4 Replies Latest reply: May 13, 2014 1:50 PM by jschellSomeoneStoleMyAlias RSS

    Emulating #ifdef in Java by final members

    user6766606

      I am doing calculation in Java that takes billions of iterations. Inside this inner iteration, there is lot of switches like:

       

      if (bool_setting_x) {

           do_something;

      }

       

      or:

       

      if (int_setting_y == CONST) {

           do_something_else;

      }

       

      All these settings (boolean and int) are final members of this class initialized in the constructor. And there are many switches (like 15). The thing is, they always have SOME value during whole hour-long calculation, so if JVM was very smart, it can consider all those members as #ifdef statements we know in C, and remove most of the inner loop, making everything MUCH faster.

       

      Perhaps we could help JVM by providing hint like this:

       

      class Foo {

       

           @IfdefHint

           int boolFoo;

       

           Foo(int inp) {

                boolFoo = inp;

           }

      }

       

      So, in cases like these, compiler would compile another instance of this function for each value of int it encounters (up to certain count of function-instances in memory, of course). Some sort of GC could also perhaps remove unused instances of function.

        • 1. Re: Emulating #ifdef in Java by final members
          user6766606

          name of int variable in the example above supposed to be iFoo instead of boolFoo, sorry for that.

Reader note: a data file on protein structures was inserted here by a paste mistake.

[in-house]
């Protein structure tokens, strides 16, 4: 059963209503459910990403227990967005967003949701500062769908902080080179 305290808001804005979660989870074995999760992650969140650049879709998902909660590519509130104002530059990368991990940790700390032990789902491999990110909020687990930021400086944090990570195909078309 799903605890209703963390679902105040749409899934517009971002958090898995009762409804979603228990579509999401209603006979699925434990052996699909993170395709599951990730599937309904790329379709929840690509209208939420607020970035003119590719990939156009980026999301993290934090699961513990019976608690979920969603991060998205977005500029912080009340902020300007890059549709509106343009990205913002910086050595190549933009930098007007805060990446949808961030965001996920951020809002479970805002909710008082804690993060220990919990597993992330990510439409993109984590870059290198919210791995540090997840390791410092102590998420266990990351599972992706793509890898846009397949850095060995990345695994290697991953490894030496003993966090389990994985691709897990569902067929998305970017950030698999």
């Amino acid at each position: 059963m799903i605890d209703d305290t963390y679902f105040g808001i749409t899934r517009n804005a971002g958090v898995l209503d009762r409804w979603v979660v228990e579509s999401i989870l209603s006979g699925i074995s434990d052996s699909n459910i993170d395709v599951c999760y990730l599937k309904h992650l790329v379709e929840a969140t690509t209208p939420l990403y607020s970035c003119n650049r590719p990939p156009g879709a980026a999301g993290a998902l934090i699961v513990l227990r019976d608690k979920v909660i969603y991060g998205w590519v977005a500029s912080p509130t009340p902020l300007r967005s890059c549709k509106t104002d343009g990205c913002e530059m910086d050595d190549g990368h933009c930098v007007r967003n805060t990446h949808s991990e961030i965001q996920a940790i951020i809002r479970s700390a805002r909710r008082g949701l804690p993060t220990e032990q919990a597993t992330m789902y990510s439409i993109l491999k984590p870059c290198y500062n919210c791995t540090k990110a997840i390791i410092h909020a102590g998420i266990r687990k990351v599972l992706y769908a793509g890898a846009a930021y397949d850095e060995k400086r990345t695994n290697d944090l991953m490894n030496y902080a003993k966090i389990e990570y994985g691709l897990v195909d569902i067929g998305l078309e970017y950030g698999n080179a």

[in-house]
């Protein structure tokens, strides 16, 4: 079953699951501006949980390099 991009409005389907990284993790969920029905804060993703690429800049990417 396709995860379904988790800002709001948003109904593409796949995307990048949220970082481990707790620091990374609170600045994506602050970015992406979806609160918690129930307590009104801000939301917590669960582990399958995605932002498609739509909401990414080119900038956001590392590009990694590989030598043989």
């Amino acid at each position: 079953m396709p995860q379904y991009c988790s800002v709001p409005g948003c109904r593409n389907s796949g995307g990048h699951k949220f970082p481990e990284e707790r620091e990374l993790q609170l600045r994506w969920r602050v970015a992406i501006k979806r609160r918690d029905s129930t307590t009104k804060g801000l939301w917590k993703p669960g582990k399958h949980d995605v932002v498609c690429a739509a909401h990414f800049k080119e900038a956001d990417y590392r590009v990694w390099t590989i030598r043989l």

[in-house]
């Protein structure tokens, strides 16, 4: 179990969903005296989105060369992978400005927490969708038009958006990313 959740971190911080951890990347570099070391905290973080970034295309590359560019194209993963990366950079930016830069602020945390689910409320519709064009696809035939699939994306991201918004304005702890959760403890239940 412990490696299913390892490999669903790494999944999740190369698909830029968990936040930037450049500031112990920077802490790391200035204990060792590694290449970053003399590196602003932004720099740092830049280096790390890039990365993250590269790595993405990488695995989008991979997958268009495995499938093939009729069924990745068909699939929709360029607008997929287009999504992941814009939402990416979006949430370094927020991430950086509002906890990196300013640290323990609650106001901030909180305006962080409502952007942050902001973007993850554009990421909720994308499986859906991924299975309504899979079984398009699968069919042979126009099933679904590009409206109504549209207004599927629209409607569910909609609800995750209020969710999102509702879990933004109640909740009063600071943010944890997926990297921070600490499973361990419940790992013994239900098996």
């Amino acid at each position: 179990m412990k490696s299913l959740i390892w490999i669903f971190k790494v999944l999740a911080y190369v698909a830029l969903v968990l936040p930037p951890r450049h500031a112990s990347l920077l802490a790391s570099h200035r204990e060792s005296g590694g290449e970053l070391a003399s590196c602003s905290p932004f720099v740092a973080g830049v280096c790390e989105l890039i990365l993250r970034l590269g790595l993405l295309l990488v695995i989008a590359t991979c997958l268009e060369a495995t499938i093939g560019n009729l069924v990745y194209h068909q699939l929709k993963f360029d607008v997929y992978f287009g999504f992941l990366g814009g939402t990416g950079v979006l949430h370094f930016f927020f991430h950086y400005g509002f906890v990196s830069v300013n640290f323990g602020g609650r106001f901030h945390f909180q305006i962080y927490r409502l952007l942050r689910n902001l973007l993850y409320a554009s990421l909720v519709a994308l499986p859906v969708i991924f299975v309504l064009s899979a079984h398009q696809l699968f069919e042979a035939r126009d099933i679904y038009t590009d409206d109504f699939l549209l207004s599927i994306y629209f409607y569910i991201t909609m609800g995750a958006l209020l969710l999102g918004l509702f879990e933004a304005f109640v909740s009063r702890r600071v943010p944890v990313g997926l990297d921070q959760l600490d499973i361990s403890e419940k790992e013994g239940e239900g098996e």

• 2. Re: Emulating #ifdef in Java by final members
            jschellSomeoneStoleMyAlias

            The Oracle compiler mostly relies on runtime optimizations.  It is quite possible that runtime optimizations are doing what you want although it probably depends on the specifics of the code.

             

            And just to note you can use a C/C++ compiler macros via command line switches to produce macro behavior in java if you want.  It just a matter of building a macro compilation step into your build process.

            • 3. Re: Emulating #ifdef in Java by final members
              user6766606

              Maybe some developer of JVM could enlight us if and how this is done currently. Point is, using annotation hint developer would mandate (to some extent) that he wants this "if" to go away, because it is inside inner loop that runs for hours. Also, this could be used for "zero-overhead" logging. For example: if you have logging level set to "Severe", calling log with "Info" level would be completely removed from code, something like this:

               

              class Logger {

              @IfdefHint 

              final int currentLoggingLevel;

               

              Logger(int lvl) {

                   currentLoggingLevel = lvl;

              }

               

              final public void log(int level, String message) { // This function exists in multiple copies, therefore for log() calls with lower level then currently set, it can be completely ignored in resulting code.

                   if (level < currentLoggingLevel) {

                        return;

                   }

                   ...

                   ...

              }

              • 4. Re: Emulating #ifdef in Java by final members
                jschellSomeoneStoleMyAlias

                I can only say that years ago (much slower system) it was suggested that we should remove logging to make the application faster.  Removing the logging had absolutely no impact.  Profiling an application is the only way to actually determine where bottlenecks are.

                 

                And after several decades of server side programming I would never want the production system set to 'severe' for logging anyways.  As the developer called on to solve production failures I need more information than just a single error message.

                 

                But as I said you can inject macro processing in your build if you want.  I know because I did exactly that years ago.